MAJOR HISTOCOMPATIBILITY MOLECULES IN LUTEAL FUNCTION

Project: Research project

Project Details

Description

DESCRIPTION: (Adapted from the applicant's abstract) This research is directed
to an important problem in ovarian biology, the underlying mechanisms through
which the corpus luteum is disposed of after each estrous cycle. The P. I. has
made the important observation that the steroidogenic luteal cells of the cow
express class II major histocompatibility molecules, a property normally found
only on professional antigen presenting immune/inflammatory cells. This unusual
property of luteal cells and other observations have led the P. I. to the
interesting and provocative hypothesis, that the luteal cells are the
participants in a transient autoimmune response, which leads to rejection of
the luteal tissue at the end of each cycle. Thus the Aims are: 1) characterize
the expression of elements necessary for antigen presentation associated with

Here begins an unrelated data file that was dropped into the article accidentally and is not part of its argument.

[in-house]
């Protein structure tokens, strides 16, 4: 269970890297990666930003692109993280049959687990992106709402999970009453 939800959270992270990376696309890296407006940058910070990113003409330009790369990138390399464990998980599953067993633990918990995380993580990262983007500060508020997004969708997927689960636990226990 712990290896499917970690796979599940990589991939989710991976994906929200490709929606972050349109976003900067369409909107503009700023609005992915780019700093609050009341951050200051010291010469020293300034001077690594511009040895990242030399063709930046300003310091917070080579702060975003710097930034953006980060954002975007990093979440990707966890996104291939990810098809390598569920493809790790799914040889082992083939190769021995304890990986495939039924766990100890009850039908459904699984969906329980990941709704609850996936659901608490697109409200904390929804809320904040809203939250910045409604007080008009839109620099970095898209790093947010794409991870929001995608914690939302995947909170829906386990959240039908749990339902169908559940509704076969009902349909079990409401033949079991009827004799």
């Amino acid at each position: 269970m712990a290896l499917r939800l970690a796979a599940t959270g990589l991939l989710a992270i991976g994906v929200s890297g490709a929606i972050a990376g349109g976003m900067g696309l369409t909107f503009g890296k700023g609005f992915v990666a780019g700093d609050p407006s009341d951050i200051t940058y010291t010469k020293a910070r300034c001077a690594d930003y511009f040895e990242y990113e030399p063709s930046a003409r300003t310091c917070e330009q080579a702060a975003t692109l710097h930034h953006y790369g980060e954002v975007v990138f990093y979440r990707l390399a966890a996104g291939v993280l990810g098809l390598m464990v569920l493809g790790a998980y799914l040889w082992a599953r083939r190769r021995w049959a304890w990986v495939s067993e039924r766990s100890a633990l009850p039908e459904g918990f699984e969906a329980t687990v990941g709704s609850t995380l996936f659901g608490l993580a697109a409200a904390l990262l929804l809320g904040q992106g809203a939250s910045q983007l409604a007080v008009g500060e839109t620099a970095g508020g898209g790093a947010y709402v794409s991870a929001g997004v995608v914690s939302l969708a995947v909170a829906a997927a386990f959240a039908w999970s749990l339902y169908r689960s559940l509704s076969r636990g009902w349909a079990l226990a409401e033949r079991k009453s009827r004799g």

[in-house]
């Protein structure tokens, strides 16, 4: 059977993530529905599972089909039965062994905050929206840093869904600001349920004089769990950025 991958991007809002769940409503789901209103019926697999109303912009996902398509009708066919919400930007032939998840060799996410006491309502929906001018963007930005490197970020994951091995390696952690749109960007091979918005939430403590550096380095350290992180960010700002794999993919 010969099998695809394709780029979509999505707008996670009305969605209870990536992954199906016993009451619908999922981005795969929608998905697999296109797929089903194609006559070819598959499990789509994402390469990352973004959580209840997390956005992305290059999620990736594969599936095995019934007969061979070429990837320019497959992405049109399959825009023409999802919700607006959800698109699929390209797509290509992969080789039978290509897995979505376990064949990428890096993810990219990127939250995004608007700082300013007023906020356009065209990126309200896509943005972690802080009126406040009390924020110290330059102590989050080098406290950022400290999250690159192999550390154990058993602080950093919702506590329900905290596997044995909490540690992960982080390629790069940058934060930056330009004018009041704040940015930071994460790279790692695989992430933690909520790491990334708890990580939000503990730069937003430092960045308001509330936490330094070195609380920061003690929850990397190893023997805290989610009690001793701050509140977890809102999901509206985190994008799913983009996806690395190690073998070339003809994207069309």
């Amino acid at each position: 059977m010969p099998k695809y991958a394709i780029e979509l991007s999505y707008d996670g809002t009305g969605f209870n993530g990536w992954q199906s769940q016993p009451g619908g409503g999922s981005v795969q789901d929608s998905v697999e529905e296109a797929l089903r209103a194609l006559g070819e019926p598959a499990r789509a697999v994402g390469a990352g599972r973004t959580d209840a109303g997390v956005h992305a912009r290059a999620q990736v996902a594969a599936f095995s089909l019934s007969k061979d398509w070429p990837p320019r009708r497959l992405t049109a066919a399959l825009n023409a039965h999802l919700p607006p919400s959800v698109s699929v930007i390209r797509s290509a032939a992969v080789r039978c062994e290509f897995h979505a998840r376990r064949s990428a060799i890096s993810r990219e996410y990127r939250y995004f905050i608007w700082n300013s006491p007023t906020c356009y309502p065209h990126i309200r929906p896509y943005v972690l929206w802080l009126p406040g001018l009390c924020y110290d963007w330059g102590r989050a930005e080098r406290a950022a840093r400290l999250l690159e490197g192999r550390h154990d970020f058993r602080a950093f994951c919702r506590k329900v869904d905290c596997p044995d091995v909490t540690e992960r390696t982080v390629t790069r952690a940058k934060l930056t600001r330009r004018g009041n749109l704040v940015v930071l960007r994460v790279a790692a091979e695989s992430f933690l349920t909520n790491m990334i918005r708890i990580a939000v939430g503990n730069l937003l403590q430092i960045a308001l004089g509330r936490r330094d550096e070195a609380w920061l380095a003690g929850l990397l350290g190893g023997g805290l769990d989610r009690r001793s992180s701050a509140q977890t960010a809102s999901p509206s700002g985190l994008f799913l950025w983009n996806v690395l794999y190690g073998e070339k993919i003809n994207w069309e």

class I and class II major histocompatibility molecules; 2) investigate the
regulation of expression of specific proteins that comprise the antigen
processing complex; 3) investigate the expression, functional significance and
regulation of co-stimulatory molecules; 4) determine whether engagement between
luteal cells and T lymphocytes is mediated through MHC class I and /or MHC
class II-restricted interaction; 5) determine if alterations occur in the
peptides presented by MHC class I and class II molecules expressed by
functional vs. regressing corpora lutea. These studies are expected to reveal
whether luteal cells have the requisite characteristics of antigen presenting
cells, thus providing new information as test of a proposed transient
autoimmune reaction during regression of the corpus luteum.
StatusFinished
Effective start/end date3/1/012/28/02